In humans, adequate sleep has been associated with improved memory, longer life, less inflammation associated with heart disease, diabetes, arthritis and strokes, increased creativity, better grades, improved alertness, less stress and lower rates of depression. There are so many benefits of sleep that it deserves its own top ten list. However, it is still unclear why we even went to sleep at all. [7] Theories involve forging new neuronal connections to filter out old, unused, and unimportant compounds. All these theories, though compelling, are not always fully supported by empirical evidence.

3 Light pillar

Light posts are an extremely elegant phenomenon in which vertical light bands emanate from a light source. This effect is caused by the interaction of light with ice crystals that are in the atmosphere or floating in the clouds. [8] The prominence of light columns is directly related to the size of the crystals in the atmosphere. In other words, the bigger the crystal, the more pronounced the light rays become. Common sources of light are the sun, the moon and the street lighting. These dazzling eyewear are known to appear during sunrises, sunsets and at night in places like Northern Ontario, Alaska and even Arizona.

Pillars caused by artificial sources such as street lights are often larger than pillars of light by natural sources such as the sun, which creates a phenomenon known as solar columns or solar columns, and the moon. The pillars you see are not really over the lights as they appear, but are optical illusions like halos.

2 Neuroplasticity


Neuroplasticity is defined by neuroscientists as the ability of the brain to change. This property of the brain is fundamental to its development as well as its decline.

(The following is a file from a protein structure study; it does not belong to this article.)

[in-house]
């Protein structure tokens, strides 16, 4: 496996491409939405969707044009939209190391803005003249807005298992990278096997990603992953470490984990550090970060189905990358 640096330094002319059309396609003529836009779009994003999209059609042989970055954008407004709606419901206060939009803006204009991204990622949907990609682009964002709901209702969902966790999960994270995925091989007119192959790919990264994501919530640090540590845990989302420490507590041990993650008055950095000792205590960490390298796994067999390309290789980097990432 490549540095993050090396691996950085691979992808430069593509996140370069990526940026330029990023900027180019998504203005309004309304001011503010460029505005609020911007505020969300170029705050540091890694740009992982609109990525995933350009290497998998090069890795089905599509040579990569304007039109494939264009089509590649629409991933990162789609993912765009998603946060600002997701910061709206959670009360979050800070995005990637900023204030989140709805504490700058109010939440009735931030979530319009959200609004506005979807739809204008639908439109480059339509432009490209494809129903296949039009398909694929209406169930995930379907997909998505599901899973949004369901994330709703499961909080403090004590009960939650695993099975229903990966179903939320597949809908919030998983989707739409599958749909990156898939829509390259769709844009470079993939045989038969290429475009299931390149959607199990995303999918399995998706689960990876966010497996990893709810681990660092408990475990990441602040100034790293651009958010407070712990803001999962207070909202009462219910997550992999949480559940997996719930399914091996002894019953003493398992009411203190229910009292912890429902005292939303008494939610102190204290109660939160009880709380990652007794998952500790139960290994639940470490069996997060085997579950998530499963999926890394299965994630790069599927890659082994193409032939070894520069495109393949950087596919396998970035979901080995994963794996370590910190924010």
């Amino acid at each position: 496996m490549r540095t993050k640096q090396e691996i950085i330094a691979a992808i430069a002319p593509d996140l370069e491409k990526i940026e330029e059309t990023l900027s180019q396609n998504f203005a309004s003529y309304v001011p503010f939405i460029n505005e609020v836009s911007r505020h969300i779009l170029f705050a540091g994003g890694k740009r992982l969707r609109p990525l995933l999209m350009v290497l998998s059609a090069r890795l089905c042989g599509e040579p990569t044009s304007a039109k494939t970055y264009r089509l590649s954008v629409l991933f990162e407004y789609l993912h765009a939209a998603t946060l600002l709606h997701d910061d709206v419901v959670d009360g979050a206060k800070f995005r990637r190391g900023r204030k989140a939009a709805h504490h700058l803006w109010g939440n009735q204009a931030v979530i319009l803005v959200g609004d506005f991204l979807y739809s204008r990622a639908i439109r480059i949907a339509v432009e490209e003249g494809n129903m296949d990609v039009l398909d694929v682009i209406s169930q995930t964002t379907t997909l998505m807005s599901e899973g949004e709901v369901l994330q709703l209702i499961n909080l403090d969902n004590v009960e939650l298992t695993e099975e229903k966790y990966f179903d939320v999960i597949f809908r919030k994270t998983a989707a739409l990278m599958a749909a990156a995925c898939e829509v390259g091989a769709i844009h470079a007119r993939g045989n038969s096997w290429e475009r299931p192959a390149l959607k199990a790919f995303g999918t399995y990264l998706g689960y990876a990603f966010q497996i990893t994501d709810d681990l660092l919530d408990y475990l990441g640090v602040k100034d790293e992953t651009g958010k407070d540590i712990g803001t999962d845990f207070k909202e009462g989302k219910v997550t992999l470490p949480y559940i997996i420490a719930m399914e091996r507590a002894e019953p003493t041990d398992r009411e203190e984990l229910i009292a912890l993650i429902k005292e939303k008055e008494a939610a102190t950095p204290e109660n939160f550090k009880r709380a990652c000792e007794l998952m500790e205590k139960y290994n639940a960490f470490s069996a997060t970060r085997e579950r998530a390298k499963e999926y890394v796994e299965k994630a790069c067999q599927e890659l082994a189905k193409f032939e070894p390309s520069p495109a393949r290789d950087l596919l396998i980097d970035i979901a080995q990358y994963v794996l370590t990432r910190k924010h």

How does the brain change exactly? Well, the gray matter thickens or shrinks, forcing, refining, weakening, or severing neural connections. These changes that take place in our brain change our thinking and even our abilities. This process takes place when one learns a new dance step or learns the way to work. It is also forgotten in other, sad things like your mother's name or number. Neuroplasticity is present at any age.

An amazing example of neuroplasticity is London taxi drivers. It has been reported that learning all the streets of London and constantly navigating the streets has changed the structure of taxi drivers' brains. The mind of a novice driver is radically different from that of a seasoned taxi driver. [9]

1 The Origin of Life


Violent theme, is not it? Abiogenesis, also known as the origin of life, is the process of creating life from non-living matter, such as the organic compounds found on Earth. The transition from non-life to life is not a single event but has taken place over billions of years and we are still trying to figure out how it happened.

There are many theories about how this happened. One of these is that when the earth was covered with ice, the ice protected the compounds from the sun, allowing complex interactions between these compounds to come to life. Lightning is another theory. Electricity produces sugars and amino acids from elements in the atmosphere and a lightning strike to a rich volcanic cloud could have brought to life. Sound is another popular theory. Sound could have been an area of ​​concentrated chemical activity that enabled the rise of life as we know it today.

A new theory of physicists states that life is inevitable because a system, when surrounded by energy, would evolve to efficiently dissipate energy, and atoms will organize themselves to accomplish that purpose. This reorganization and increased energy dissipation would eventually lead to life. [10]

Kevin is currently studying computer science and mathematics with a minor in science writing. He is an avid programmer, inventor and technology enthusiast. In his free time he likes to listen to podcasts, plays the piano and paints.